2010-05-18

One lap...er..computer per child.

While the One Laptop Per Child initiative is a laudable one, I think the project in its current incarnation is a dead end.

I was lucky enough to get my hands on one of these devices a couple of years ago and the first thing that struck me was that the OS was not made for humans, but for aliens.  It took me a long time to make sense of it.  There seemed to be a faulty assumption that since its prospective users were unfamiliar with computers they would need a radically different UI.  I hadn't given this much thought back when the XO came out, so I thought this might be the right thing to do, but a few years down the line I see it as a boneheaded move.

(It would seem there was even a bit of inappropriate cultural sensitivity built into this misguided design -- perhaps they were afraid of being accused of cultural imperialism?) 

In any case I think this did more to underline a divide than to bridge a gap.

The second problem with the device was that it assumes that a laptop is the right form-factor.  Admittedly, at the time I was guilty of thinking this myself.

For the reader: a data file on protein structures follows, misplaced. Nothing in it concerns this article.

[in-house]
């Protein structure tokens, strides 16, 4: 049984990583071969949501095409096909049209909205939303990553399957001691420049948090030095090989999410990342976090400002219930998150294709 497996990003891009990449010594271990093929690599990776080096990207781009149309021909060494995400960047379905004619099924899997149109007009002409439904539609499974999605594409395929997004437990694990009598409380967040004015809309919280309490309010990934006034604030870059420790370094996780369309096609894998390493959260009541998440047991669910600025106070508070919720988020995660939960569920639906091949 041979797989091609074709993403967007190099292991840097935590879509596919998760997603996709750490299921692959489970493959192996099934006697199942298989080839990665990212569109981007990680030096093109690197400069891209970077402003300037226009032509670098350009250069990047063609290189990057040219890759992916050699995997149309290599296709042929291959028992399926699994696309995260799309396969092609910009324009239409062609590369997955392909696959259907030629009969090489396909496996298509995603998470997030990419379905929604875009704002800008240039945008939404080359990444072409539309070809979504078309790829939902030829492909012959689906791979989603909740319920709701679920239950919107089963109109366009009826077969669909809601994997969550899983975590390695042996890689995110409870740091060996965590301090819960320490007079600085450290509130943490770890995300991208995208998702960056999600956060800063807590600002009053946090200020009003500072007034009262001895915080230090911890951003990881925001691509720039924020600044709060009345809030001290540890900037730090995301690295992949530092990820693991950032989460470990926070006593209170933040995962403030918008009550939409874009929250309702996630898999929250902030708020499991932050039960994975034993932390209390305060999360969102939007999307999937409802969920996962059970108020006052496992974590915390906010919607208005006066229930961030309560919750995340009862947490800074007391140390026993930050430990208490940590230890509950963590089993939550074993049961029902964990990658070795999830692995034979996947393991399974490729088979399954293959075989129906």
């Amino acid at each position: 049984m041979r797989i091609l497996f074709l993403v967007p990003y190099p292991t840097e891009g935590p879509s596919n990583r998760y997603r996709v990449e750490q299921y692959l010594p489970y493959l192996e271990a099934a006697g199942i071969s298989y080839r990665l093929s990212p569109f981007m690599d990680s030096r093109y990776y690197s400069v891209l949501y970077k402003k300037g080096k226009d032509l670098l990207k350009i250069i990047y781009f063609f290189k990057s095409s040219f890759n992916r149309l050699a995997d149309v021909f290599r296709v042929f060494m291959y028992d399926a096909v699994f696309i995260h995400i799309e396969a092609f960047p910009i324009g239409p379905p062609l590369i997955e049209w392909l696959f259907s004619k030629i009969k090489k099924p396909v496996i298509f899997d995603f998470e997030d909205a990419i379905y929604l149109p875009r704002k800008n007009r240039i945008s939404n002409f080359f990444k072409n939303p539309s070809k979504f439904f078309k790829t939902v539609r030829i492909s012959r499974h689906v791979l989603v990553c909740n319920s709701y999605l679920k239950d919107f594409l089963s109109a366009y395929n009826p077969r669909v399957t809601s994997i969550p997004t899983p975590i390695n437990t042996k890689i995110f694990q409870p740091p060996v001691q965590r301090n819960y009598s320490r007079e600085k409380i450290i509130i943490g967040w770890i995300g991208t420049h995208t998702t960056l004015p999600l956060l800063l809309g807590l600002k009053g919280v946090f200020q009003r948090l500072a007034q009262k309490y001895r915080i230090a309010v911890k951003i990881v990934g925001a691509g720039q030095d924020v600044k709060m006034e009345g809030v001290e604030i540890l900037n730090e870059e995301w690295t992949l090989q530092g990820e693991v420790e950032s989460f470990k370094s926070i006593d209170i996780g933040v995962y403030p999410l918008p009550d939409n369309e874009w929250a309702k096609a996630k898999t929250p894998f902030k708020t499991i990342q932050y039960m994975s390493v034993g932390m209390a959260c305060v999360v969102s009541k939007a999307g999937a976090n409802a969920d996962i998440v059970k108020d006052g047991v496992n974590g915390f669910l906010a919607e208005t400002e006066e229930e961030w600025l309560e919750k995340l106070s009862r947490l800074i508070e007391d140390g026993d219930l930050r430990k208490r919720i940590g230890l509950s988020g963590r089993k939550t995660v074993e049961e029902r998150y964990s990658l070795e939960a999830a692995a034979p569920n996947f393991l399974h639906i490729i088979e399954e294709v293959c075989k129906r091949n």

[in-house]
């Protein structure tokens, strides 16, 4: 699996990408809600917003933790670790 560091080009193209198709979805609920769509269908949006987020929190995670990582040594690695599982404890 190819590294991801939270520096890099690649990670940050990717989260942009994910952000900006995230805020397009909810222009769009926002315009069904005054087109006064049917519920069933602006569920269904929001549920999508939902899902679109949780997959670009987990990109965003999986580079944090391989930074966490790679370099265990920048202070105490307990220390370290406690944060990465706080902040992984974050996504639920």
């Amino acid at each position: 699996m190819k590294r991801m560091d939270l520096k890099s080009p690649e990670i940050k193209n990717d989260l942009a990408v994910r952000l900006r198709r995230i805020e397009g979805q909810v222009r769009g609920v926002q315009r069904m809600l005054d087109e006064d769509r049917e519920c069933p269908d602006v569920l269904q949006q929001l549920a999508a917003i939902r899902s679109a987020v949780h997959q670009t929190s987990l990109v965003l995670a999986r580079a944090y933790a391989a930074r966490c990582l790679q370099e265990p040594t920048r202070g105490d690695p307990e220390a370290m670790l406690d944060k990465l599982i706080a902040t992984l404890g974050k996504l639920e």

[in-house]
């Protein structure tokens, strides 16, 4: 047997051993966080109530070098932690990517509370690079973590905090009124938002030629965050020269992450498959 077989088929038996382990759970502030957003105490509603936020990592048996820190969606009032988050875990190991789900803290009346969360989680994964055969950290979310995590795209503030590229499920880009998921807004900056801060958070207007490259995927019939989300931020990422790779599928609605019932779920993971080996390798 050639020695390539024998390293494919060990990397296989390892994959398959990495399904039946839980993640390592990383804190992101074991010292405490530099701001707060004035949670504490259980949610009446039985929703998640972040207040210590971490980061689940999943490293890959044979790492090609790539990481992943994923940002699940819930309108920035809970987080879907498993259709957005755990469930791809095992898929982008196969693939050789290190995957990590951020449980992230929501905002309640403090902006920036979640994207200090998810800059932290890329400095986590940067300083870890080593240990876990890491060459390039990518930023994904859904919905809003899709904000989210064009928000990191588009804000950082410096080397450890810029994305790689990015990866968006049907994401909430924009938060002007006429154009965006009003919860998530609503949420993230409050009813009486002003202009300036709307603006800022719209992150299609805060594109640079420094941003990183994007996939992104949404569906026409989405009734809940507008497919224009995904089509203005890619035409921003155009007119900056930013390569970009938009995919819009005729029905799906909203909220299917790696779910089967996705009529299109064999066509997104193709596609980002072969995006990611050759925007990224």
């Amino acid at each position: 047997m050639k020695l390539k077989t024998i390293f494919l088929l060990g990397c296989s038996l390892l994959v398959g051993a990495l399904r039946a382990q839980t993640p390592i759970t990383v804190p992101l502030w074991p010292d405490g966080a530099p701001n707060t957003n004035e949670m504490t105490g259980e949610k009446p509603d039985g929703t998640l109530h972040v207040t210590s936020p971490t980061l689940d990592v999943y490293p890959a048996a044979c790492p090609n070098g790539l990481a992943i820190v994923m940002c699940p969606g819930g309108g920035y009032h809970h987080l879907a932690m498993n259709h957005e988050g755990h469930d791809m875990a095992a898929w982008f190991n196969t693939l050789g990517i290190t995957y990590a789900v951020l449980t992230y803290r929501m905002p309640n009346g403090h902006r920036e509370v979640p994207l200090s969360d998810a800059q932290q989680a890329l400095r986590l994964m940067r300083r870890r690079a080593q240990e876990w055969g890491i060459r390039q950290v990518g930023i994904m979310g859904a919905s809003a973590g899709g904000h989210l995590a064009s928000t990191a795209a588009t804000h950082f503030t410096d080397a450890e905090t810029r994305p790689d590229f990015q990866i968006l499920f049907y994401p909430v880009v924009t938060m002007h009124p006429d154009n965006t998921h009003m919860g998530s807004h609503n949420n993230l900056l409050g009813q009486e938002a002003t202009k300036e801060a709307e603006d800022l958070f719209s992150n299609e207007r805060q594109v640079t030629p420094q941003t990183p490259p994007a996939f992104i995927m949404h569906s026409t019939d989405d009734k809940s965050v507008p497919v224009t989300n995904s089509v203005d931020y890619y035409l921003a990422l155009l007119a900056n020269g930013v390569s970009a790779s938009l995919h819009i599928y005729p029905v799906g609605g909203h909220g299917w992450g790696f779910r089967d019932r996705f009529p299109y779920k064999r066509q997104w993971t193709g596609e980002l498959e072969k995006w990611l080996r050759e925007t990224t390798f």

I think the ideal computer of the under-privileged has more in common with what we commonly refer to smart phones:  a much smaller device that in addition to being a computer is also a phone.  For everyday use a touch-screen should be good enough.  Perhaps a bit bigger than a typical iPhone or Android phone screen for cost/readability tradeoff, but  judging by my own extended use of such devices for browsing and reading, these are actually well into the realm of the usable.

For extended use I think that a simple external keyboard and an outlet for a screen would make the device more versatile.  Since there is a huge installed base of TVs it should be possible to create inexpensive interfaces.

The cost of devices that are powerful enough to serve as a base line computing platform is coming down every quarter.  Our obsession with smart phones in the west is bringing the manufacturing costs down rapidly.  And while the fast-paced adoption of mobile phones in developing countries is currently somewhat limited to very primitive devices, I think we will see more advanced devices gain wide adoption in these markets in a few years.

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